What’s Nowruz? Persian New Year marks Equinox

As someone whose spirituality had strong pagan leanings in my teen years, one of the things that always stood out to me about Islam is that, because of it’s strictly lunar calendar, celebrates no holidays tied to the seasons. This makes it unusual among religions and calendars; while both the Jewish and Chinese calendars are also lunar, they are modified to follow, more or less, the four seasons, as well. But across a broad swath of the Muslim Middle East and beyond, a pre-Islamic holiday continues to be observed with gusto that honors the spring equinox, when day is as long as night and spring has arrived.

I discovered Nowruz, not through the Persian language or culture, but in my Kurdish class, which may be the first thing to say about this holiday. Some call it Persian New Year, and Westerners tend to associate the holiday with Iran, if they’ve heard of it at all, but this holiday is at least two and a half millennia older than Iran, perhaps as much as four millennia old, and celebrated across a far broader swathe of southwestern Asia than just one modern nation.

Nowruz is not considered to be a religious holiday in most of these places, but its roots are deep in the pre-Abrahamic religion of Zoroastrianism, known by some as the fire cult for the primacy of fire to its priestly rites, considered by others to be the first monotheistic religion and the first dualistic religion organized around the battle between good and evil, dark and light. Possibly, you also know Zoroastrianism as the religion of the rock icon Freddy Mercury, or know the name of its founder Zarathustra from the book by Nietzsche or the rousing anthem from the classic Stanley Kubrick sci fi film “2001: A Space oddyssey,” both titled “Also sprach Zarathustra.”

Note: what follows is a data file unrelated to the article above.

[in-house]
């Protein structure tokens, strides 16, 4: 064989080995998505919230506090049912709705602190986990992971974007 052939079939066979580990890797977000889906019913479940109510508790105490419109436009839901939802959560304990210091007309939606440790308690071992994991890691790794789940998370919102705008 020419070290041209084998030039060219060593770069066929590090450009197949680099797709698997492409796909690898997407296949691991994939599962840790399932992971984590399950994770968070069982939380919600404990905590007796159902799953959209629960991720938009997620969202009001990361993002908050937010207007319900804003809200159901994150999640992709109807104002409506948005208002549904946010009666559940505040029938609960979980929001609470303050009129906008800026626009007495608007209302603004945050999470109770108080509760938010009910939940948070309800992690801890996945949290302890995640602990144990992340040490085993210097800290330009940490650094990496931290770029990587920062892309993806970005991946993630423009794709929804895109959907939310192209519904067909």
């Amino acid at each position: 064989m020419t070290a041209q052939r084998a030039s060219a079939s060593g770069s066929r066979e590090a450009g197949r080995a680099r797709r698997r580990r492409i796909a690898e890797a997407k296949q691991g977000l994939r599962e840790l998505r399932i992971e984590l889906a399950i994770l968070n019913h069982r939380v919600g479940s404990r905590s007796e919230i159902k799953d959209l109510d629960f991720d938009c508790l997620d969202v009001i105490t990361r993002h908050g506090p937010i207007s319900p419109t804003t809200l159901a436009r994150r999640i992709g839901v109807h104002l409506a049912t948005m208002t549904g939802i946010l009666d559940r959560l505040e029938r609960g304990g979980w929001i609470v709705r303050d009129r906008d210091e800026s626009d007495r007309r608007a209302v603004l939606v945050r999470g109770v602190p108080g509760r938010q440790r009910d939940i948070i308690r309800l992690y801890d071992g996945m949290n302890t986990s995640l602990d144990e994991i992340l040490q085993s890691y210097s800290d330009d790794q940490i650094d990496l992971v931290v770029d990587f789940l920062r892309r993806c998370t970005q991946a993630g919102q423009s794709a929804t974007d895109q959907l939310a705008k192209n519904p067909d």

Nowruz is a rite dating back to at least the 6th century BCE, marking the new year and ushering in spring. Variously known as Novruz, Nowrouz, Nooruz, Navruz, Nauroz or Nevruz, this historic rite is observed on 21 March in many countries along the Silk Roads, including Afghanistan, Azerbaijan, India, Iran, Iraq, Kyrgyzstan, Kazakhstan, Pakistan, Tajikistan, Turkey, Turkmenistan and Uzbekistan.

Celebrating the New Year on the Silk Roads | UNESCO

The name, in the closely related languages of Persian and Kurdish, is a compound word composed of “new,” “now” or “nev,” depending on your transliteration and dialect, which means what you think it means: “new”; and “roz” or “ruz,” meaning “day.” (Among the few things I have retained from my two years of Kurdish classes a decade ago is the greeting, “Roz baş!” meaning, “Good day!”) It’s a time of beginnings, as the Middle East and Central Asia emerge from winter and begin to think about planting for a new year.

Like Easter and Passover (religious holidays with their own pre-Abrahamic pagan influences), the celebration of Nowruz is preceded by a thorough spring cleaning. On the day of the equinox, the table is set with ritual foods and items celebrating the birth of spring. Wheat sprouts celebrate rebirth; deep red sumac is the color of dawn, symbolizing light triumphing over darkness; apples for beauty, berries for love, vinegar for old age and wisdom.

A table set with the ritual foods and symbols of Newroz, arranged around the tall, green wheat sprouts in the middle.